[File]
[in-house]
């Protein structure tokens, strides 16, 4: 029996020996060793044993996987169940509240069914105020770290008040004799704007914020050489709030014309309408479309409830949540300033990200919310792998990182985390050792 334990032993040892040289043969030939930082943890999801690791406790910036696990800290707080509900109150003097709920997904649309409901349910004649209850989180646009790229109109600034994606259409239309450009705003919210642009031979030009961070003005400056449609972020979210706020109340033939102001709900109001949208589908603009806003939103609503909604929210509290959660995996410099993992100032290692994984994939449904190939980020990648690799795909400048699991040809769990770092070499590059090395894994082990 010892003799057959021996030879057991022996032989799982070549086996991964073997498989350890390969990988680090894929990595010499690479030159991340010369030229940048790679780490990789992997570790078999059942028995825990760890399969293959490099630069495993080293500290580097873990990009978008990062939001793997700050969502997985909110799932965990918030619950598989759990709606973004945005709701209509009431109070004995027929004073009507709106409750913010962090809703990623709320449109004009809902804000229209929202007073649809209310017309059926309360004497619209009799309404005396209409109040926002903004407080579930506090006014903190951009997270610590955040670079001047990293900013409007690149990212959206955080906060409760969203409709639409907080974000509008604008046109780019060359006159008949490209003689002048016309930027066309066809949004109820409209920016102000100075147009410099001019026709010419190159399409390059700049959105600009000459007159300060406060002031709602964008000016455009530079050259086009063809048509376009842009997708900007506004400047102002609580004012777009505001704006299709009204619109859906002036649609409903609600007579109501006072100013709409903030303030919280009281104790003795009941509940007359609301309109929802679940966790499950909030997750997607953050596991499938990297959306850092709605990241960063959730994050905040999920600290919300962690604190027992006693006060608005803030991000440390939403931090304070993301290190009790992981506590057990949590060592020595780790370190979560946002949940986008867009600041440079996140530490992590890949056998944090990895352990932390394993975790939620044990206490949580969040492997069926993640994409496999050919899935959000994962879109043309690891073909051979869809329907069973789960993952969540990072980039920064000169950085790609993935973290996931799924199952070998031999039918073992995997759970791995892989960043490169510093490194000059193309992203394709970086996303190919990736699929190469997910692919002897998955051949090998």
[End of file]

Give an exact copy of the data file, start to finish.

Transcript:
[in-house]
């Protein structure tokens, strides 16, 4: 029996020996060793044993996987169940509240069914105020770290008040004799704007914020050489709030014309309408479309409830949540300033990200919310792998990182985390050792 334990032993040892040289043969030939930082943890999801690791406790910036696990800290707080509900109150003097709920997904649309409901349910004649209850989180646009790229109109600034994606259409239309450009705003919210642009031979030009961070003005400056449609972020979210706020109340033939102001709900109001949208589908603009806003939103609503909604929210509290959660995996410099993992100032290692994984994939449904190939980020990648690799795909400048699991040809769990770092070499590059090395894994082990 010892003799057959021996030879057991022996032989799982070549086996991964073997498989350890390969990988680090894929990595010499690479030159991340010369030229940048790679780490990789992997570790078999059942028995825990760890399969293959490099630069495993080293500290580097873990990009978008990062939001793997700050969502997985909110799932965990918030619950598989759990709606973004945005709701209509009431109070004995027929004073009507709106409750913010962090809703990623709320449109004009809902804000229209929202007073649809209310017309059926309360004497619209009799309404005396209409109040926002903004407080579930506090006014903190951009997270610590955040670079001047990293900013409007690149990212959206955080906060409760969203409709639409907080974000509008604008046109780019060359006159008949490209003689002048016309930027066309066809949004109820409209920016102000100075147009410099001019026709010419190159399409390059700049959105600009000459007159300060406060002031709602964008000016455009530079050259086009063809048509376009842009997708900007506004400047102002609580004012777009505001704006299709009204619109859906002036649609409903609600007579109501006072100013709409903030303030919280009281104790003795009941509940007359609301309109929802679940966790499950909030997750997607953050596991499938990297959306850092709605990241960063959730994050905040999920600290919300962690604190027992006693006060608005803030991000440390939403931090304070993301290190009790992981506590057990949590060592020595780790370190979560946002949940986008867009600041440079996140530490992590890949056998944090990895352990932390394993975790939620044990206490949580969040492997069926993640994409496999050919899935959000994962879109043309690891073909051979869809329907069973789960993952969540990072980039920064000169950085790609993935973290996931799924199952070998031999039918073992995997759970791995892989960043490169510093490194000059193309992203394709970086996303190919990736699929190469997910692919002897998955051949090998």